In the aftermath of Super Tuesday, “how to move to Canada” searches were reportedly up by over 1,000% south of the border, CNN had a crew in Cape Breton, Nova Scotia, and the Canadian immigration website experienced significant delays. While we can’t be sure what caused the site delays, Canadians are connecting with their American neighbours, and quietly making up the spare room.
In the meantime, the Trump Train roles on. Those who didn’t believe that his antics would continue to play a role on the electoral stage have been disproven over and over again. Through it all, I choose to maintain my disbelief, though my faith that more rational heads will prevail occasionally finds itself on shaky grounds. In the meantime, I’m choosing to be thankful for our (relatively) low-key processes and politicians we have here at home. But I believe they deserve some spotlight too.
Serendipitously, I’m attending Springtide Collective’s Nova Scotia Better Politics Awards on March 8. The Springtide Collective (full disclosure, I’m on the board and co-chairing the awards) is an organization dedicated to making democracy better in Nova Scotia through education, research and public engagement. And the Better Politics Awards is an event designed to celebrate people who demonstrate the dedication, determination and ability to think outside the box to make our democracy the best it can be. Our provincial MLAs vote for their peers, within and cross-parties, and members of the public are nominated for their roles as public servants or for their advocacy work.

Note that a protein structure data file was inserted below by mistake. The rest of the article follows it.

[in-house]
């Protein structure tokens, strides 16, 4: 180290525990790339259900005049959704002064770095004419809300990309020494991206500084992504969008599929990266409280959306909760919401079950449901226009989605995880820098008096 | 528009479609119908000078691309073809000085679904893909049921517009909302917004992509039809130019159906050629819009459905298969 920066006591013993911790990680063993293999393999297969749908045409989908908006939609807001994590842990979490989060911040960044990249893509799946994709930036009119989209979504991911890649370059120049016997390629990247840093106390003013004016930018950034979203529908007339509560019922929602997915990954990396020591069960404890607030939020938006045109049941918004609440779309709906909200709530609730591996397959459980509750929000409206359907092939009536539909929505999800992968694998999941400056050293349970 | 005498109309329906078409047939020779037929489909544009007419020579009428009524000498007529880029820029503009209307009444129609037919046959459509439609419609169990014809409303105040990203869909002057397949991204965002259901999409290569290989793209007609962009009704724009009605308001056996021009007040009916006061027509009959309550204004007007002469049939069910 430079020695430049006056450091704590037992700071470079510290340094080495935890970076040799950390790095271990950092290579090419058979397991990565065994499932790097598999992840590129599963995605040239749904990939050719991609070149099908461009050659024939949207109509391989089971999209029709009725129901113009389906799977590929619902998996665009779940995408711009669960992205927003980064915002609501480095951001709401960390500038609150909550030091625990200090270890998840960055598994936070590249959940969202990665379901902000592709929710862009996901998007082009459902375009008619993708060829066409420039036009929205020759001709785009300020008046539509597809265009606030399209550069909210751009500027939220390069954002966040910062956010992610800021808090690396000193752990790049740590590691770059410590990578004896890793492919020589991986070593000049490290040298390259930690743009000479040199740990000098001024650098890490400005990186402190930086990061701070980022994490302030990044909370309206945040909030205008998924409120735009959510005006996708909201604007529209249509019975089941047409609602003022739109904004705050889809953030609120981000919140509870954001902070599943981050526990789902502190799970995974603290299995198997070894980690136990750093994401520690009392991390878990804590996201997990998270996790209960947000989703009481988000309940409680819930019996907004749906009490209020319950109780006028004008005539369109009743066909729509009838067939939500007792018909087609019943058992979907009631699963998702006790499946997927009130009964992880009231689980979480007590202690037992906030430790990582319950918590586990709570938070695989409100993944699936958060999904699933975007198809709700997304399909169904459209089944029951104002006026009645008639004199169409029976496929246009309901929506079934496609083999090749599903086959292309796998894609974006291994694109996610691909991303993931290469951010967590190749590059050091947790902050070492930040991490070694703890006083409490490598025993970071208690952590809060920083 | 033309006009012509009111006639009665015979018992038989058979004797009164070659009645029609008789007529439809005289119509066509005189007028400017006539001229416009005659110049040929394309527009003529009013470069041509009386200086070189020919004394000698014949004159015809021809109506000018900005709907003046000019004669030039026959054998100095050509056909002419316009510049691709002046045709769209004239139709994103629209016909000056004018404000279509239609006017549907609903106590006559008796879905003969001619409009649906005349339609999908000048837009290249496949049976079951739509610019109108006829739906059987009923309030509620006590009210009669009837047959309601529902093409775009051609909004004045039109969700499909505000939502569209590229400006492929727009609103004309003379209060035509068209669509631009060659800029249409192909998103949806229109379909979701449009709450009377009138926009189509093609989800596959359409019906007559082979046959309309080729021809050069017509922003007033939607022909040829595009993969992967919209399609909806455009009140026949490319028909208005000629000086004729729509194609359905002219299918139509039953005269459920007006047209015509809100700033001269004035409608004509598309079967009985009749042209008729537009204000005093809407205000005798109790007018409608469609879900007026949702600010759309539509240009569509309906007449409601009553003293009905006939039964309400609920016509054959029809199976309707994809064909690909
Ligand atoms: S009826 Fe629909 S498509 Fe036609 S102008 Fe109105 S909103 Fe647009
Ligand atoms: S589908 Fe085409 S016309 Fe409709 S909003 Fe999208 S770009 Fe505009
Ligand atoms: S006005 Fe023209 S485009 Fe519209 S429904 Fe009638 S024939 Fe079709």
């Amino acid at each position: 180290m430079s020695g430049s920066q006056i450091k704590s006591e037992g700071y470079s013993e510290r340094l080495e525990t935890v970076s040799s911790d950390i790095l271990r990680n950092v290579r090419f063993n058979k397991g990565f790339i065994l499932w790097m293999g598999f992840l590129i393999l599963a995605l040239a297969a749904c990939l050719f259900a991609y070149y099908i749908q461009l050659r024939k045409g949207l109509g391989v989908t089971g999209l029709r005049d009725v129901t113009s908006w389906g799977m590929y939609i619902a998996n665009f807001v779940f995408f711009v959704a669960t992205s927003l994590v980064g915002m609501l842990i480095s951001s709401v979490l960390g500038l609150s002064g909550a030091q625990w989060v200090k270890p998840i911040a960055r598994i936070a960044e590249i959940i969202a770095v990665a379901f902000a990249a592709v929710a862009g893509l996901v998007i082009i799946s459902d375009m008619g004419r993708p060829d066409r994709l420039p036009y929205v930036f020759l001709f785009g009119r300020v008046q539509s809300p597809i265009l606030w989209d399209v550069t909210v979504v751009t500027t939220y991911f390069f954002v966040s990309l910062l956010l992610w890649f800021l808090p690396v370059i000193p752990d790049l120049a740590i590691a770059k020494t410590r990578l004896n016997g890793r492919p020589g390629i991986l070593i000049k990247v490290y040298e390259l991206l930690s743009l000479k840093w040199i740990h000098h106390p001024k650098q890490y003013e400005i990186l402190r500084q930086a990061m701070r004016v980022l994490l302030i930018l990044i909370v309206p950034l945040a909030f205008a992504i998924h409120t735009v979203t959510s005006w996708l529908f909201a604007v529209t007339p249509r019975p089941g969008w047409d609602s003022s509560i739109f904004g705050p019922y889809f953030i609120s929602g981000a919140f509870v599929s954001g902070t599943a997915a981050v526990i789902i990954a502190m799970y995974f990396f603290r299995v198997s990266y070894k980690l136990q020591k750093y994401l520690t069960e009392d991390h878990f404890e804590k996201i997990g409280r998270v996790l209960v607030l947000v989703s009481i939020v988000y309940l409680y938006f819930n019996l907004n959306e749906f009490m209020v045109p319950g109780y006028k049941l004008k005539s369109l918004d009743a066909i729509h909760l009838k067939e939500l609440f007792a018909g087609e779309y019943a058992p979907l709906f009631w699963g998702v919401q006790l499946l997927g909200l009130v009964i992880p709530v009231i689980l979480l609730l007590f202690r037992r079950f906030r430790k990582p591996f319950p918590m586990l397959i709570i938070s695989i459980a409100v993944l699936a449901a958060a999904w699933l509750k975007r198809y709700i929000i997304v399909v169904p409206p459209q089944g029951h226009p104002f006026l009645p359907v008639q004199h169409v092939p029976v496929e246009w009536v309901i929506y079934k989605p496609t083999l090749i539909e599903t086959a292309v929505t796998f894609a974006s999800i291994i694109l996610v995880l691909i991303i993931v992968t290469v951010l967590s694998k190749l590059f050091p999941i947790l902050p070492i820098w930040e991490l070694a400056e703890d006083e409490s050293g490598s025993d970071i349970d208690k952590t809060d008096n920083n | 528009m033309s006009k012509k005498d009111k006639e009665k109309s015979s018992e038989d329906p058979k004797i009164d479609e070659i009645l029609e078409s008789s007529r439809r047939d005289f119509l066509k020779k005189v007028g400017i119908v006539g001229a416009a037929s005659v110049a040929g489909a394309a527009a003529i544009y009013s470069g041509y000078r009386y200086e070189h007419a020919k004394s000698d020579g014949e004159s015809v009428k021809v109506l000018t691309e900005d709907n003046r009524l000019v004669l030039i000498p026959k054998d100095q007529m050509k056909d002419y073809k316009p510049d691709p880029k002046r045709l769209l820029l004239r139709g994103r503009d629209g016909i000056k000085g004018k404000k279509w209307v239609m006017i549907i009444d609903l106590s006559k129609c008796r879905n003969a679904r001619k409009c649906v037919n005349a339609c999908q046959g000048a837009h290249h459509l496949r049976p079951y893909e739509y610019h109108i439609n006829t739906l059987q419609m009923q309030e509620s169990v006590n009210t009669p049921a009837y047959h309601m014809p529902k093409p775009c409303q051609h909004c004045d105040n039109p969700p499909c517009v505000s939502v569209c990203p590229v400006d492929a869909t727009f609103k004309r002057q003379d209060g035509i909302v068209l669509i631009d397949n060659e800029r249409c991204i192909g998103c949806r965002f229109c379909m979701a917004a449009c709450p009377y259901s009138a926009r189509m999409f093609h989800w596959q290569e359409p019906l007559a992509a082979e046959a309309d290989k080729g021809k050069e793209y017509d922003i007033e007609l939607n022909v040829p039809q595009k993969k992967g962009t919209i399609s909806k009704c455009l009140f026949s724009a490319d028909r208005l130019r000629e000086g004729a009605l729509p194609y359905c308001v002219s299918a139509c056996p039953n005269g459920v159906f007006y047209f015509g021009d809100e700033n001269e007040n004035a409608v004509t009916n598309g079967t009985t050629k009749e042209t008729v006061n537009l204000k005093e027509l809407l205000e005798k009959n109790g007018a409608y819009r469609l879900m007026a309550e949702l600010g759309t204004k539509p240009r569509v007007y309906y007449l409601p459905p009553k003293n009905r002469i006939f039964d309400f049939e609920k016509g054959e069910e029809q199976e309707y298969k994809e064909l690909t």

Last year was the inaugural event. As with any new venture, we were thrilled that people participated and supported the Awards. My personal highlight came at the end of the evening. After we had gathered award recipients together for a group photo, I noticed two MLAs from different parties calling to each other as they left. Their exchange boiled down to, “You have my cell number now, right? Give me a call so we can talk more.” It is this kind of action that these Awards celebrate. People working together, no matter their party or position, to improve their community, region, province or country.
While it’s entertaining (in an often terrifying way) to watch the circus that is the nomination process in the US, let’s take it as inspiration to acknowledge, embrace, and improve on our own democracy. Engage in a conversation, celebrate someone working hard, and if you see an area that could improve, speak up. It’s more important than ever that we stay alert, work together, and encourage action.
And who knows, we may have a new batch of neighbours to welcome come November 2016.